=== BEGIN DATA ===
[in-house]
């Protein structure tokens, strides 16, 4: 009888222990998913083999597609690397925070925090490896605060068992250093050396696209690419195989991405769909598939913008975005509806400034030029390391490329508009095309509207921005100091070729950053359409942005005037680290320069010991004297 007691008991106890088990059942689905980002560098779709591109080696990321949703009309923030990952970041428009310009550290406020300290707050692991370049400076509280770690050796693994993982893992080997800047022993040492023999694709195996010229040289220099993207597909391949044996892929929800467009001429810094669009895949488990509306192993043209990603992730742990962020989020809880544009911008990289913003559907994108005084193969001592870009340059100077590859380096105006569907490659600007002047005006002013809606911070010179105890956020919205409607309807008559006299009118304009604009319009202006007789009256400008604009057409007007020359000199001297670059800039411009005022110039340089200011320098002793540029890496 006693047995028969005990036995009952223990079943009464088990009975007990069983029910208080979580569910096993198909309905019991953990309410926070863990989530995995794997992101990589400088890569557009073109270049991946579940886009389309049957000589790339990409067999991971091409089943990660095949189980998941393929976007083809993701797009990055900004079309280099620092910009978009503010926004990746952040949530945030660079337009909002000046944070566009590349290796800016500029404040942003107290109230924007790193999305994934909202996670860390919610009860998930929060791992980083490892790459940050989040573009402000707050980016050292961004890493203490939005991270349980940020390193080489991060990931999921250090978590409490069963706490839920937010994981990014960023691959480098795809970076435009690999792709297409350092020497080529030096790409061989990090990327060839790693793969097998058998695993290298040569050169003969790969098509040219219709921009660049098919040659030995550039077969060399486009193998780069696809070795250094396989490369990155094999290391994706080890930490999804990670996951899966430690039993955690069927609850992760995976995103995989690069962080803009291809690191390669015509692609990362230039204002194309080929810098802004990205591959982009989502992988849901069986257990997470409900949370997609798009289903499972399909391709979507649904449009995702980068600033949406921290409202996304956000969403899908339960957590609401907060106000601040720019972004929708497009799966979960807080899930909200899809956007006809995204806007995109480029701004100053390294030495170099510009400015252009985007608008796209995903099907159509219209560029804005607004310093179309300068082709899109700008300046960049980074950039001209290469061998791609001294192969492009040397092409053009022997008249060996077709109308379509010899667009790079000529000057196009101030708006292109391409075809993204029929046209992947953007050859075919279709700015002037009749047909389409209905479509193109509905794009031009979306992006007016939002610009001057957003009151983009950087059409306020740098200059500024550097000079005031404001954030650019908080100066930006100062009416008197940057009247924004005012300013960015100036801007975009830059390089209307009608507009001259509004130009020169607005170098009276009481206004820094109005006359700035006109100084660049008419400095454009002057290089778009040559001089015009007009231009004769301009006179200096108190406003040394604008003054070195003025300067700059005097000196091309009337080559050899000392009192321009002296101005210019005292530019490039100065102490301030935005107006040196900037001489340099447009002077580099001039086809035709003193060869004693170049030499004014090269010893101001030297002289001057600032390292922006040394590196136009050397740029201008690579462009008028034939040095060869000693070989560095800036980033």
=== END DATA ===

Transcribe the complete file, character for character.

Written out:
[in-house]
């Protein structure tokens, strides 16, 4: 009888222990998913083999597609690397925070925090490896605060068992250093050396696209690419195989991405769909598939913008975005509806400034030029390391490329508009095309509207921005100091070729950053359409942005005037680290320069010991004297 007691008991106890088990059942689905980002560098779709591109080696990321949703009309923030990952970041428009310009550290406020300290707050692991370049400076509280770690050796693994993982893992080997800047022993040492023999694709195996010229040289220099993207597909391949044996892929929800467009001429810094669009895949488990509306192993043209990603992730742990962020989020809880544009911008990289913003559907994108005084193969001592870009340059100077590859380096105006569907490659600007002047005006002013809606911070010179105890956020919205409607309807008559006299009118304009604009319009202006007789009256400008604009057409007007020359000199001297670059800039411009005022110039340089200011320098002793540029890496 006693047995028969005990036995009952223990079943009464088990009975007990069983029910208080979580569910096993198909309905019991953990309410926070863990989530995995794997992101990589400088890569557009073109270049991946579940886009389309049957000589790339990409067999991971091409089943990660095949189980998941393929976007083809993701797009990055900004079309280099620092910009978009503010926004990746952040949530945030660079337009909002000046944070566009590349290796800016500029404040942003107290109230924007790193999305994934909202996670860390919610009860998930929060791992980083490892790459940050989040573009402000707050980016050292961004890493203490939005991270349980940020390193080489991060990931999921250090978590409490069963706490839920937010994981990014960023691959480098795809970076435009690999792709297409350092020497080529030096790409061989990090990327060839790693793969097998058998695993290298040569050169003969790969098509040219219709921009660049098919040659030995550039077969060399486009193998780069696809070795250094396989490369990155094999290391994706080890930490999804990670996951899966430690039993955690069927609850992760995976995103995989690069962080803009291809690191390669015509692609990362230039204002194309080929810098802004990205591959982009989502992988849901069986257990997470409900949370997609798009289903499972399909391709979507649904449009995702980068600033949406921290409202996304956000969403899908339960957590609401907060106000601040720019972004929708497009799966979960807080899930909200899809956007006809995204806007995109480029701004100053390294030495170099510009400015252009985007608008796209995903099907159509219209560029804005607004310093179309300068082709899109700008300046960049980074950039001209290469061998791609001294192969492009040397092409053009022997008249060996077709109308379509010899667009790079000529000057196009101030708006292109391409075809993204029929046209992947953007050859075919279709700015002037009749047909389409209905479509193109509905794009031009979306992006007016939002610009001057957003009151983009950087059409306020740098200059500024550097000079005031404001954030650019908080100066930006100062009416008197940057009247924004005012300013960015100036801007975009830059390089209307009608507009001259509004130009020169607005170098009276009481206004820094109005006359700035006109100084660049008419400095454009002057290089778009040559001089015009007009231009004769301009006179200096108190406003040394604008003054070195003025300067700059005097000196091309009337080559050899000392009192321009002296101005210019005292530019490039100065102490301030935005107006040196900037001489340099447009002077580099001039086809035709003193060869004693170049030499004014090269010893101001030297002289001057600032390292922006040394590196136009050397740029201008690579462009008028034939040095060869000693070989560095800036980033």